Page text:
Brittney Griner, harassed at airport, wishes WNBA had acted faster on travel arrangements

Griner and several of her Phoenix Mercury teammates were targeted for heckling at the Dallas/Forth Worth International Airport on June 10.

Phoenix Mercury center Brittney Griner called out the WNBA on Monday over the teams’ travel arrangements following a harrowing experience at the Dallas airport earlier this month, ESPN reports.

YouTuber Alex Stein heckled Griner and several of her teammates at the Dallas/Fort Worth International Airport on June 10. The social media personality followed Griner and harassed her about being imprisoned in Russia last year. In a viral video of the encounter, Stein asks Griner about Russian arms dealer Viktor Anatolyevich and if she had sex with Russian President Vladimir Putin to be freed.

The video of the airport heckling incident shows Mercury security pushing Stein away from Griner as he presses her about her release.

Brittney Griner of the Phoenix Mercury warms up before the team’s game against the Seattle Storm at Climate Pledge Arena Saturday in Seattle, Washington. She called out the WNBA on Monday over the teams’ travel arrangements. (Photo by Steph Chambers/Getty Images)

Griner — imprisoned in Russia on drug charges in February 2022 — received a nine-year jail sentence and spent nearly 10 months in a penal colony before returning to America as part of a controversial prisoner exchange for Anatolyevich in December 2022. She was heckled at DFW before the Mercury traveled from Dallas to Indianapolis.

As ESPN reports, sources claim Griner is permitted to fly privately all year. It’s unclear whether she was on the commercial flight because Mercury did not request a charter.

Speaking to the press Monday, Griner called the airport encounter with Stein a “rock bottom” moment underscoring the players’ need to travel via private flights.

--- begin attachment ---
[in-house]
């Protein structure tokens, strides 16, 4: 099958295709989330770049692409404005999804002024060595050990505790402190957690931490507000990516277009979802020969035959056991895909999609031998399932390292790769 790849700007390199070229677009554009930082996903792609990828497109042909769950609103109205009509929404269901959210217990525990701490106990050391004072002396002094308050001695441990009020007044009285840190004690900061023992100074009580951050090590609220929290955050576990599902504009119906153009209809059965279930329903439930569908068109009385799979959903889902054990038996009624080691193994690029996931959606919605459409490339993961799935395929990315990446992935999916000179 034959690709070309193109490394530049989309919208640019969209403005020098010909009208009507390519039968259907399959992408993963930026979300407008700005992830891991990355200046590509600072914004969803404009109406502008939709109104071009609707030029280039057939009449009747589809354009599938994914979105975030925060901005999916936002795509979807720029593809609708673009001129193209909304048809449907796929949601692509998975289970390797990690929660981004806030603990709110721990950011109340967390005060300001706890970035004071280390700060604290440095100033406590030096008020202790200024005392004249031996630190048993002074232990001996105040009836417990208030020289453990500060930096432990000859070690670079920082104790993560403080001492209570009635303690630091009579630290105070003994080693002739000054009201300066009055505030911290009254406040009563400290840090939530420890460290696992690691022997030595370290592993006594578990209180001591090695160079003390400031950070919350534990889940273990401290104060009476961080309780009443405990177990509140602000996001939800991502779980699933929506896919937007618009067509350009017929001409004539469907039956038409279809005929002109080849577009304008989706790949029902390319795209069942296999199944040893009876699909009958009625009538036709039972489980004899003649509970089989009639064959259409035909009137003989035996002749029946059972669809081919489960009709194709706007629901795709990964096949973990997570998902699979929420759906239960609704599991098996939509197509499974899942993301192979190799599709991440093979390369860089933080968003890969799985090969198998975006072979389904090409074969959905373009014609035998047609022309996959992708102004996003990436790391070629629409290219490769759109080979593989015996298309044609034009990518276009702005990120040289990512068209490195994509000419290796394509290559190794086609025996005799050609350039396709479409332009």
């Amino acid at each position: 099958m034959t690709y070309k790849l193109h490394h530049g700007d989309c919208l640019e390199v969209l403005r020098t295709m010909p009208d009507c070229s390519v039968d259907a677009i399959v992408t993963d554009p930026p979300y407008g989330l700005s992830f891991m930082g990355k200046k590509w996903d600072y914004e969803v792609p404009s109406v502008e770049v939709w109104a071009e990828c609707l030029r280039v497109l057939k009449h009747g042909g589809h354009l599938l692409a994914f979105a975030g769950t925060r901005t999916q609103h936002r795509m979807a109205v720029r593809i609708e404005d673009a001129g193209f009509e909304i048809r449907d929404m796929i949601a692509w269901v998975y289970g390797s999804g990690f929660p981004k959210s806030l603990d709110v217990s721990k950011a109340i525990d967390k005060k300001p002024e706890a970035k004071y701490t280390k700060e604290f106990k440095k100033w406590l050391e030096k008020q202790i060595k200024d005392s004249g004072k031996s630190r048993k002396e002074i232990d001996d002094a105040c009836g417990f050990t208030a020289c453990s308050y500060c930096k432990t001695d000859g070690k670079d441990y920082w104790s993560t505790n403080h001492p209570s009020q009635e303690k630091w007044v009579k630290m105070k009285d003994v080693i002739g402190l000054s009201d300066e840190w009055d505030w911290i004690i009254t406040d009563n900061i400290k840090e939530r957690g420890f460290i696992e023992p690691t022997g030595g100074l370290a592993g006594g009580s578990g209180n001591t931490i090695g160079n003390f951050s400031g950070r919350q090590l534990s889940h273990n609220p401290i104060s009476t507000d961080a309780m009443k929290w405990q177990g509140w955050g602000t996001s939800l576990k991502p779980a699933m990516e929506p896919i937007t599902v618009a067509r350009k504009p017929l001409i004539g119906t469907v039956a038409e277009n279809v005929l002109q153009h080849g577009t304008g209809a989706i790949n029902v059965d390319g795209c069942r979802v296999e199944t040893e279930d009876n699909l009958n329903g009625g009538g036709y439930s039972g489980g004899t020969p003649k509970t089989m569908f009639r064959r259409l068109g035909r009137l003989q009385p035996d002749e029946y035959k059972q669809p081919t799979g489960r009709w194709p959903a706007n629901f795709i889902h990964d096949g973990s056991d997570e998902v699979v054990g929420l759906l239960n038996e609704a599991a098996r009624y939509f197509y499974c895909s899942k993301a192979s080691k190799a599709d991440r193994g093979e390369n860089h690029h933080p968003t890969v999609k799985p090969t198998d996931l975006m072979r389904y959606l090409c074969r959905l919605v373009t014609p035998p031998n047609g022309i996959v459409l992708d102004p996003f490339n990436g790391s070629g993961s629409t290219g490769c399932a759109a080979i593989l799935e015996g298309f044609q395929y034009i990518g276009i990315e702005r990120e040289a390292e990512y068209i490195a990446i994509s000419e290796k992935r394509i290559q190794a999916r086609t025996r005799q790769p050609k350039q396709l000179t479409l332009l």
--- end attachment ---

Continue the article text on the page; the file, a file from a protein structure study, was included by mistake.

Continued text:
Prior to the 2023 season starting, the league and Mercury developed a travel plan to protect Griner following her return from Russia. She received approval to fly charter flights to protect her from having confrontations such as the Dallas airport incident.

A source told ESPN that a “hybrid plan” was created in early April that allows for the two-time Olympic gold medalist to travel via two preapproved charter flights. The league has the option to approve more charters as needed. The one condition was that Griner would be the only Mercury player allowed to travel by charter plane.

“‘I’ll say this. I think we should have already had the option to use a different airline, a more private airline, charter flights,” Griner said during the video media call on Monday, according to ESPN.

“It’s a shame that it had to get to rock bottom because I feel like waiting for something to happen and then making a change … you don’t know what that ‘something’s’ going to be,” she continued. 

The league’s travel plan allows for Griner and the Mercury to fly standard routes on JSX public chartering jet service, which has preset routes and schedules, ESPN reports. The service does not offer flights to and from all WNBA cities. As part of the league’s specialized plan for Griner, she can fly first-class commercial for all other trips, according to ESPN.

Flights outside JSX’s preset schedule can be created, but are more costly. It is this type of private chartering that the WNBA prohibits because it is not financially feasible for all 12 teams and therefore is a competitive advantage issue. ESPN reports regulations regarding travel are codified in the 2020 collective bargaining agreement.

The Phoenix team’s travel arrangements for the remainder of the season are unclear.

According to Fox 10 Phoenix, the WNBA players’ union issued a statement contending that the airport incident makes it “quite clear that the matter of charter travel is NOT a ‘competitive advantage’ issue.”

The WNBPA statement notes that Griner and her teammates experienced “a calculated confrontation that left them feeling very unsafe. Everyone who was paying attention knew this would happen.”

“No one, regardless of identity, should ever fear for their safety,” Phoenix Mercury officials said, in part, in a statement, Fox 10 Phoenix reported. 

A source tells ESPN that the entire Mercury team can now use JSX “created” routes since Griner’s safety was compromised during the heckling incident at DFW.

“We’ve all seen what can happen in this world,” Griner said in this week’s media call. “And when you play the ‘let’s-wait-and-see game,’ you’re really playing with fire. You’re playing with people’s lives.”

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